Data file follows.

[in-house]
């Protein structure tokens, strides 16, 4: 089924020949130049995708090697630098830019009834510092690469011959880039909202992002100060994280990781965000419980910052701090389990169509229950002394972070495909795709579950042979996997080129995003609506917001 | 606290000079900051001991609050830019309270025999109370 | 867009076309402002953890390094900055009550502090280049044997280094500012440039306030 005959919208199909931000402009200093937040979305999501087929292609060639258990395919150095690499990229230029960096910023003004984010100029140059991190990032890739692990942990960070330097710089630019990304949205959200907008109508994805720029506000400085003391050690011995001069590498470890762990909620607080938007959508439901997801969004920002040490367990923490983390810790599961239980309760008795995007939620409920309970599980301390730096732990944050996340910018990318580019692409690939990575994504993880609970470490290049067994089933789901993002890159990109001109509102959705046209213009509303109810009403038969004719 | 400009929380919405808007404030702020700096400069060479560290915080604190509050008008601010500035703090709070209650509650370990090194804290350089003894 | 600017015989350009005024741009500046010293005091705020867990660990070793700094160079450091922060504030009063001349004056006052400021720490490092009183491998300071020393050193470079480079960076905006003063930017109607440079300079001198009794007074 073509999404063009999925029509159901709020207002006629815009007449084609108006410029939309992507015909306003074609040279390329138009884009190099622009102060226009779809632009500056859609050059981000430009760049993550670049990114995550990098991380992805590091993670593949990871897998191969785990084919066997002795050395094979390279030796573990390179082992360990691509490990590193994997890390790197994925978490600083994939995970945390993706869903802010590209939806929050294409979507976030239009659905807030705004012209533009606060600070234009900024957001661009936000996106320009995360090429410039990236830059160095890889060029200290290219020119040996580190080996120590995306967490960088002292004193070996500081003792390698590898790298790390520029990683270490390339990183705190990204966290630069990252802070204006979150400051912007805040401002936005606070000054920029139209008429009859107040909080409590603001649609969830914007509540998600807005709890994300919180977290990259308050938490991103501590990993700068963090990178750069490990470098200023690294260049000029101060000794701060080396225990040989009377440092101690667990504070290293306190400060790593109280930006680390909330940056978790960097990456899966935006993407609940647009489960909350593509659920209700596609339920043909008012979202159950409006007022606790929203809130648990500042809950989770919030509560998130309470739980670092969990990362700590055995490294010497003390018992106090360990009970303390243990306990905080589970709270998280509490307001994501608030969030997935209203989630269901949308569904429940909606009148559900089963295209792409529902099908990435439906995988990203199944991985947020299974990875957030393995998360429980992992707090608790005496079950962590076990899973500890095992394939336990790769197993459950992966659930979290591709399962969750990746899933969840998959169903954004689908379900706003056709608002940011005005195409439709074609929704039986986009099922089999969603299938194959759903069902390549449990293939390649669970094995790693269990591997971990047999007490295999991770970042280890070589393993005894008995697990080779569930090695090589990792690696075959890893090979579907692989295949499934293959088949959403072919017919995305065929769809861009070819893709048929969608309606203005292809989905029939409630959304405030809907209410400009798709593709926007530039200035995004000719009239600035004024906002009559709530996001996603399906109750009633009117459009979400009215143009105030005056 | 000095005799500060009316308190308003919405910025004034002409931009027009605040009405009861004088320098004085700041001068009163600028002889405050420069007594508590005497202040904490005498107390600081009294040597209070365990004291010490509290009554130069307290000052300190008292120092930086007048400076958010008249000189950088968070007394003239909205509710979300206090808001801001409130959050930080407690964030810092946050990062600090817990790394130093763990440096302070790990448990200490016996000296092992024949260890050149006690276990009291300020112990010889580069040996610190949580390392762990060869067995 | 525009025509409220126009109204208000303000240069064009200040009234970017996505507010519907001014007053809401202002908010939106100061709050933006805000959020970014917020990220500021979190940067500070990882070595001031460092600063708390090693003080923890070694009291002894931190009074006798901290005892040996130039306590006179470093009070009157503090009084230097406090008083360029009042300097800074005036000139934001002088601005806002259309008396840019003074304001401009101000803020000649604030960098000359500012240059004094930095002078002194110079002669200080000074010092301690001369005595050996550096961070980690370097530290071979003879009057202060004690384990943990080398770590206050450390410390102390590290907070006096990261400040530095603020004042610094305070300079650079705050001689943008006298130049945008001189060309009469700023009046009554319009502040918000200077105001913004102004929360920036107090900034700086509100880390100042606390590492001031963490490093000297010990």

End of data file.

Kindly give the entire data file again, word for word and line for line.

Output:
[in-house]
């Protein structure tokens, strides 16, 4: 089924020949130049995708090697630098830019009834510092690469011959880039909202992002100060994280990781965000419980910052701090389990169509229950002394972070495909795709579950042979996997080129995003609506917001 | 606290000079900051001991609050830019309270025999109370 | 867009076309402002953890390094900055009550502090280049044997280094500012440039306030 005959919208199909931000402009200093937040979305999501087929292609060639258990395919150095690499990229230029960096910023003004984010100029140059991190990032890739692990942990960070330097710089630019990304949205959200907008109508994805720029506000400085003391050690011995001069590498470890762990909620607080938007959508439901997801969004920002040490367990923490983390810790599961239980309760008795995007939620409920309970599980301390730096732990944050996340910018990318580019692409690939990575994504993880609970470490290049067994089933789901993002890159990109001109509102959705046209213009509303109810009403038969004719 | 400009929380919405808007404030702020700096400069060479560290915080604190509050008008601010500035703090709070209650509650370990090194804290350089003894 | 600017015989350009005024741009500046010293005091705020867990660990070793700094160079450091922060504030009063001349004056006052400021720490490092009183491998300071020393050193470079480079960076905006003063930017109607440079300079001198009794007074 073509999404063009999925029509159901709020207002006629815009007449084609108006410029939309992507015909306003074609040279390329138009884009190099622009102060226009779809632009500056859609050059981000430009760049993550670049990114995550990098991380992805590091993670593949990871897998191969785990084919066997002795050395094979390279030796573990390179082992360990691509490990590193994997890390790197994925978490600083994939995970945390993706869903802010590209939806929050294409979507976030239009659905807030705004012209533009606060600070234009900024957001661009936000996106320009995360090429410039990236830059160095890889060029200290290219020119040996580190080996120590995306967490960088002292004193070996500081003792390698590898790298790390520029990683270490390339990183705190990204966290630069990252802070204006979150400051912007805040401002936005606070000054920029139209008429009859107040909080409590603001649609969830914007509540998600807005709890994300919180977290990259308050938490991103501590990993700068963090990178750069490990470098200023690294260049000029101060000794701060080396225990040989009377440092101690667990504070290293306190400060790593109280930006680390909330940056978790960097990456899966935006993407609940647009489960909350593509659920209700596609339920043909008012979202159950409006007022606790929203809130648990500042809950989770919030509560998130309470739980670092969990990362700590055995490294010497003390018992106090360990009970303390243990306990905080589970709270998280509490307001994501608030969030997935209203989630269901949308569904429940909606009148559900089963295209792409529902099908990435439906995988990203199944991985947020299974990875957030393995998360429980992992707090608790005496079950962590076990899973500890095992394939336990790769197993459950992966659930979290591709399962969750990746899933969840998959169903954004689908379900706003056709608002940011005005195409439709074609929704039986986009099922089999969603299938194959759903069902390549449990293939390649669970094995790693269990591997971990047999007490295999991770970042280890070589393993005894008995697990080779569930090695090589990792690696075959890893090979579907692989295949499934293959088949959403072919017919995305065929769809861009070819893709048929969608309606203005292809989905029939409630959304405030809907209410400009798709593709926007530039200035995004000719009239600035004024906002009559709530996001996603399906109750009633009117459009979400009215143009105030005056 | 000095005799500060009316308190308003919405910025004034002409931009027009605040009405009861004088320098004085700041001068009163600028002889405050420069007594508590005497202040904490005498107390600081009294040597209070365990004291010490509290009554130069307290000052300190008292120092930086007048400076958010008249000189950088968070007394003239909205509710979300206090808001801001409130959050930080407690964030810092946050990062600090817990790394130093763990440096302070790990448990200490016996000296092992024949260890050149006690276990009291300020112990010889580069040996610190949580390392762990060869067995 | 525009025509409220126009109204208000303000240069064009200040009234970017996505507010519907001014007053809401202002908010939106100061709050933006805000959020970014917020990220500021979190940067500070990882070595001031460092600063708390090693003080923890070694009291002894931190009074006798901290005892040996130039306590006179470093009070009157503090009084230097406090008083360029009042300097800074005036000139934001002088601005806002259309008396840019003074304001401009101000803020000649604030960098000359500012240059004094930095002078002194110079002669200080000074010092301690001369005595050996550096961070980690370097530290071979003879009057202060004690384990943990080398770590206050450390410390102390590290907070006096990261400040530095603020004042610094305070300079650079705050001689943008006298130049945008001189060309009469700023009046009554319009502040918000200077105001913004102004929360920036107090900034700086509100880390100042606390590492001031963490490093000297010990």